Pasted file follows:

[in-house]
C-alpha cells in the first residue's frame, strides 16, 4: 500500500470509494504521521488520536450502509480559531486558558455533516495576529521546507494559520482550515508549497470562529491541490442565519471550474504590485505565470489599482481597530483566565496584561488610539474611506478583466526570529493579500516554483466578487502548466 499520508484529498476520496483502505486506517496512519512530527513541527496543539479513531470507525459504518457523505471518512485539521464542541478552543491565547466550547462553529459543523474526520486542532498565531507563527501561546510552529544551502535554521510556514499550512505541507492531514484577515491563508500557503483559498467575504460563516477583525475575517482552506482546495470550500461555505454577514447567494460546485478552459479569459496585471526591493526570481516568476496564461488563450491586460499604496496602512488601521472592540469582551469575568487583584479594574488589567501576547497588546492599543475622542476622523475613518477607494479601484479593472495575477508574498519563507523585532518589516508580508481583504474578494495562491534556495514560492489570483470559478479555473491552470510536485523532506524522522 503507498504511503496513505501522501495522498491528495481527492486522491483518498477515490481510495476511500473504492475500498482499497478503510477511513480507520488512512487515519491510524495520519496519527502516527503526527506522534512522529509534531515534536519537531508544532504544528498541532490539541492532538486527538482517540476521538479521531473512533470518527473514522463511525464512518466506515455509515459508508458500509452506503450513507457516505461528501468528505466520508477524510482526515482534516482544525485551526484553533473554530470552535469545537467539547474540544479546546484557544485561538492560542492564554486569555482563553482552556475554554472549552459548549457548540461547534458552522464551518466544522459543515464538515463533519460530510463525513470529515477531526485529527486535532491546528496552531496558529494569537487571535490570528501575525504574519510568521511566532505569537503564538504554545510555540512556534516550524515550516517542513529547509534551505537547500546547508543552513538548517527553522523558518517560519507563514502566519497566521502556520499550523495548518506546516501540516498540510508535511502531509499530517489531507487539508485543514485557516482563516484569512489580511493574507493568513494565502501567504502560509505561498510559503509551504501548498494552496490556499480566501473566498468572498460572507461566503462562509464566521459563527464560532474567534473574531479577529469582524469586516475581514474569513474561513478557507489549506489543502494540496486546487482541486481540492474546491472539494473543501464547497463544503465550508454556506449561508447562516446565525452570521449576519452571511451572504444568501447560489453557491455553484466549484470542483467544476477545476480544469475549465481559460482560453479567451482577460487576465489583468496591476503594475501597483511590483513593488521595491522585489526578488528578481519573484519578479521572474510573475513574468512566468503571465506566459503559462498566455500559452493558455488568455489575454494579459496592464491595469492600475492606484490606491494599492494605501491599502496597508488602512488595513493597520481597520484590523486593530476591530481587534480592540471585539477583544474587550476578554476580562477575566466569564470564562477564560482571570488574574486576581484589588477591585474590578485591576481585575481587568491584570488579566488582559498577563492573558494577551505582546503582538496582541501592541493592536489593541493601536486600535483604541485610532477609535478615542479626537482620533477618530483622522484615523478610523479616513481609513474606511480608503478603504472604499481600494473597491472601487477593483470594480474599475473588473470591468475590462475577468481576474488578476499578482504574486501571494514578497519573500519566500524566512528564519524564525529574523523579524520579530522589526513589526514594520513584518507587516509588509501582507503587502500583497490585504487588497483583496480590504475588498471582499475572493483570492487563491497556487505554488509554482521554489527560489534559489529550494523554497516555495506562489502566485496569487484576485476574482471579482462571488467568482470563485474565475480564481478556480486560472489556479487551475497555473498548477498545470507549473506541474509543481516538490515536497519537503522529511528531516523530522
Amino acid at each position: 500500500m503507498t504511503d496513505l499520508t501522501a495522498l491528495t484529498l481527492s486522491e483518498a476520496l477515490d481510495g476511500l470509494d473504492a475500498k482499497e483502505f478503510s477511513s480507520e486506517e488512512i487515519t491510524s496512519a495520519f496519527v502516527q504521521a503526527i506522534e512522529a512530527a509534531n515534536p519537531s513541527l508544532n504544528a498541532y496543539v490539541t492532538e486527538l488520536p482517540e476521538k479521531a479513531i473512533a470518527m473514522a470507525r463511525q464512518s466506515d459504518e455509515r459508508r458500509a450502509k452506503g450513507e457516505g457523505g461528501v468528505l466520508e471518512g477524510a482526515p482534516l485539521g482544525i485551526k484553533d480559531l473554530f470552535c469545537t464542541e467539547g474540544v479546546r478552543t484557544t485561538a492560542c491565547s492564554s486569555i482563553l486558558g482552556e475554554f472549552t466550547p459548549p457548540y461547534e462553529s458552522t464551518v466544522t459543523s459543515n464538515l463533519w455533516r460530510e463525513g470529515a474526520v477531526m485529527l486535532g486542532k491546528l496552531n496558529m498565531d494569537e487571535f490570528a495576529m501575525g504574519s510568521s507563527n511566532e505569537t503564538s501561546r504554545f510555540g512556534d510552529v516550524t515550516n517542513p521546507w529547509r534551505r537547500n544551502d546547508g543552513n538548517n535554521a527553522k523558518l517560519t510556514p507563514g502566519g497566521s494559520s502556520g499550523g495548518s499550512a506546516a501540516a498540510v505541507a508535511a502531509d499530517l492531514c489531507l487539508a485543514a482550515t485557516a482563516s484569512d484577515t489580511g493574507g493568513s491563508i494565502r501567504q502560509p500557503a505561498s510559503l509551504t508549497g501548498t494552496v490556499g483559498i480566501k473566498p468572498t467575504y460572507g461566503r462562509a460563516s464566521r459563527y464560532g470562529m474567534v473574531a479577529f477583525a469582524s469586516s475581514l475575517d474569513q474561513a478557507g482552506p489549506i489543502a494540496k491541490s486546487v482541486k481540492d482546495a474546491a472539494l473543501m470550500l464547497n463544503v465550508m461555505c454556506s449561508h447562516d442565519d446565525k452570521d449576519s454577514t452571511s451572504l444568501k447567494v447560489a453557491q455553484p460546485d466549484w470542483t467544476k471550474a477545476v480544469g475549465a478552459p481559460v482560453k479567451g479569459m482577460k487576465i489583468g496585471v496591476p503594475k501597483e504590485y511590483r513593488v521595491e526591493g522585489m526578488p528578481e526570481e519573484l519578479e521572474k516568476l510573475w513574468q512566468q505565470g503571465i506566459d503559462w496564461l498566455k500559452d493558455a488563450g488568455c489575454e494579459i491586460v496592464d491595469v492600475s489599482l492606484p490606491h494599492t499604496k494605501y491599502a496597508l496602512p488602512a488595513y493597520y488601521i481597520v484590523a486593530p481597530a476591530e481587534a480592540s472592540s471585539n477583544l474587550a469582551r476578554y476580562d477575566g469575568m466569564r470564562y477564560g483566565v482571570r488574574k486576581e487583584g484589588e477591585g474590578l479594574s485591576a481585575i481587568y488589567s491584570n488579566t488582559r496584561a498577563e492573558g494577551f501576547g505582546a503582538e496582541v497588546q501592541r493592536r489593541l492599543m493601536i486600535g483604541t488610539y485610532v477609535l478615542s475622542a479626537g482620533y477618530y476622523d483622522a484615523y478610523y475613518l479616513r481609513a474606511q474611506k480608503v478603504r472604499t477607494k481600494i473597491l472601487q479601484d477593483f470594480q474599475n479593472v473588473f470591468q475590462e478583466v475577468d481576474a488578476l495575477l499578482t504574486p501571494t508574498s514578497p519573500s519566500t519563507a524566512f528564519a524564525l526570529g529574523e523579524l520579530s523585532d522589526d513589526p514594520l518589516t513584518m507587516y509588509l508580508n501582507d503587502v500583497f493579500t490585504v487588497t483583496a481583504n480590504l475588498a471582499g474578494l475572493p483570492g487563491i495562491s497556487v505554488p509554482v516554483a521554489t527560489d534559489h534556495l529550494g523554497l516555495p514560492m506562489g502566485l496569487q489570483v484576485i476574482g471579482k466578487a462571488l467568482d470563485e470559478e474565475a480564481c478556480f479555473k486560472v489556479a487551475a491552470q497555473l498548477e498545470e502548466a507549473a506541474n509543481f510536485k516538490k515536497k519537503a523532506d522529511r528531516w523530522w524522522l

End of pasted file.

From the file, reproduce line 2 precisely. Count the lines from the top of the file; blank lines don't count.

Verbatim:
C-alpha cells in the first residue's frame, strides 16, 4: 500500500470509494504521521488520536450502509480559531486558558455533516495576529521546507494559520482550515508549497470562529491541490442565519471550474504590485505565470489599482481597530483566565496584561488610539474611506478583466526570529493579500516554483466578487502548466 499520508484529498476520496483502505486506517496512519512530527513541527496543539479513531470507525459504518457523505471518512485539521464542541478552543491565547466550547462553529459543523474526520486542532498565531507563527501561546510552529544551502535554521510556514499550512505541507492531514484577515491563508500557503483559498467575504460563516477583525475575517482552506482546495470550500461555505454577514447567494460546485478552459479569459496585471526591493526570481516568476496564461488563450491586460499604496496602512488601521472592540469582551469575568487583584479594574488589567501576547497588546492599543475622542476622523475613518477607494479601484479593472495575477508574498519563507523585532518589516508580508481583504474578494495562491534556495514560492489570483470559478479555473491552470510536485523532506524522522 503507498504511503496513505501522501495522498491528495481527492486522491483518498477515490481510495476511500473504492475500498482499497478503510477511513480507520488512512487515519491510524495520519496519527502516527503526527506522534512522529509534531515534536519537531508544532504544528498541532490539541492532538486527538482517540476521538479521531473512533470518527473514522463511525464512518466506515455509515459508508458500509452506503450513507457516505461528501468528505466520508477524510482526515482534516482544525485551526484553533473554530470552535469545537467539547474540544479546546484557544485561538492560542492564554486569555482563553482552556475554554472549552459548549457548540461547534458552522464551518466544522459543515464538515463533519460530510463525513470529515477531526485529527486535532491546528496552531496558529494569537487571535490570528501575525504574519510568521511566532505569537503564538504554545510555540512556534516550524515550516517542513529547509534551505537547500546547508543552513538548517527553522523558518517560519507563514502566519497566521502556520499550523495548518506546516501540516498540510508535511502531509499530517489531507487539508485543514485557516482563516484569512489580511493574507493568513494565502501567504502560509505561498510559503509551504501548498494552496490556499480566501473566498468572498460572507461566503462562509464566521459563527464560532474567534473574531479577529469582524469586516475581514474569513474561513478557507489549506489543502494540496486546487482541486481540492474546491472539494473543501464547497463544503465550508454556506449561508447562516446565525452570521449576519452571511451572504444568501447560489453557491455553484466549484470542483467544476477545476480544469475549465481559460482560453479567451482577460487576465489583468496591476503594475501597483511590483513593488521595491522585489526578488528578481519573484519578479521572474510573475513574468512566468503571465506566459503559462498566455500559452493558455488568455489575454494579459496592464491595469492600475492606484490606491494599492494605501491599502496597508488602512488595513493597520481597520484590523486593530476591530481587534480592540471585539477583544474587550476578554476580562477575566466569564470564562477564560482571570488574574486576581484589588477591585474590578485591576481585575481587568491584570488579566488582559498577563492573558494577551505582546503582538496582541501592541493592536489593541493601536486600535483604541485610532477609535478615542479626537482620533477618530483622522484615523478610523479616513481609513474606511480608503478603504472604499481600494473597491472601487477593483470594480474599475473588473470591468475590462475577468481576474488578476499578482504574486501571494514578497519573500519566500524566512528564519524564525529574523523579524520579530522589526513589526514594520513584518507587516509588509501582507503587502500583497490585504487588497483583496480590504475588498471582499475572493483570492487563491497556487505554488509554482521554489527560489534559489529550494523554497516555495506562489502566485496569487484576485476574482471579482462571488467568482470563485474565475480564481478556480486560472489556479487551475497555473498548477498545470507549473506541474509543481516538490515536497519537503522529511528531516523530522